By Alexey Chalimov
Popular messengers do not suit corporate intra-team communication for many reasons. Fortunately, various workplace software systems are available. Slack appears to be one of the most popular corporate communication apps. Millions of people who use Slack as a virtual office have found an opportunity to rethink the very approach to both workplace and workflow.
However, the available Slack competitors indirectly prove that Slack is not ideal. Consequently, this offers reason to strongly consider Slack clone app development. The second one is in sustained demand for Slack-like platforms amid the “new normal” of working remotely.
Let’s take a look at the best Slack alternatives to see whether the niche of workplace software still has room for new players.
Why do teams need Slack-like apps?
“A messenger on steroids” is how all Slack-like apps act and look. In contrast to popular messengers such as Telegram, Viber, and WhatsApp, Slack-like apps are designed for corporate communication only: nobody would use Slack for chatting with family members.
The very essence of any messaging app like Slack is in group workflows. You join your team when starting Slack, you leave your work when closing the app. This is convenient and meets common logic. We can draw an analogy with clothes: what you wear at home is not what you wear in the office, right?
All corporate messaging apps like Slack offer advanced functionality that group work needs – but more on that later.
What is Slack?
Many experts consider Slack a flagship for workplace software. To drive this point home, more than 350K employees use Slack for intra-company communication at IBM.
“Searchable Log for All Conversation and Knowledge” (Slack) has its roots in the Glitch computer game (2009). Salesforce acquired Slack for $27.7 billion in December 2020 when the app was showing a year-after-year increase in annual revenue by 57% to reach $630 million in 2020.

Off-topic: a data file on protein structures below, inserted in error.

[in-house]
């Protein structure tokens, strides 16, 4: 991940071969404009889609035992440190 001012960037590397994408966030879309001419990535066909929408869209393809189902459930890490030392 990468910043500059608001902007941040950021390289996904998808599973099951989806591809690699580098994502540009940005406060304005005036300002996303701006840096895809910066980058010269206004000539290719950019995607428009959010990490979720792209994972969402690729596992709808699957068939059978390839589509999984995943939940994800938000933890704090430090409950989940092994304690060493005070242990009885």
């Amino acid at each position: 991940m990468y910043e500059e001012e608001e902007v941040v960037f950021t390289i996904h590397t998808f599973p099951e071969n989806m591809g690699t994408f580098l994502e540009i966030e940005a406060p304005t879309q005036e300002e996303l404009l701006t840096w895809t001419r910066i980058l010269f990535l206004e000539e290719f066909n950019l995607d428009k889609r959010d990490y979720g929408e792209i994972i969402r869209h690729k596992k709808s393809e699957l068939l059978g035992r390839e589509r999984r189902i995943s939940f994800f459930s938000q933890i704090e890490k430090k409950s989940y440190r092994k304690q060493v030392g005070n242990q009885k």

About 87% of regular Slack users (more than 10 million people around 150 countries, according to stats), agree that Slack improves their collaboration with workmates. Slack executives claim that their platform has appeared able to bring together people, applications, and data for 600K companies worldwide.
Best Slack alternatives
Demand always creates supply. Slack cannot remain the only corporate messaging solution if demand for such software exists. Let’s take a look at the best apps like Slack as follows:
1. Microsoft Teams
This is the strongest competitor of Slack as many users believe. Tight integration with hundreds of apps in the Office 365 software suite is the main advantage of the app. The solution can run on all major operating systems except Linux. MS Teams for Business have several paid plans in addition to a freemium version.
Up to 300 participants can do online calls and video that is three times as much as the freemium version offers. Sessions can last 30 hours in contrast to 60 minutes available for freemium users. The size of attached files for a single user reaches 1 Tb that adds another impetus to go premium: free users can add up to 2 Gb only.
It is up to each particular company to decide whether this Slack-like app is worth $12.5/user/month. The financial guarantee for 99.9% uptime hints that Microsoft deserves to be a responsible partner for large businesses. Small teams may hesitate about such a Slack alternative also because of the inherent deployment complexity: only tech-savvy admins are able to deploy the solution properly (quite typical for every MS product).
This alternative to Slack has appeared popular among gamers initially. Having both an intuitive UI and rich functionality has allowed Discord to become popular among diverse user audiences. Discord is opposite to what we see in MS Teams. Communities of free riders (freelancers, gamers, etc) rather than enterprise staff can benefit from the app.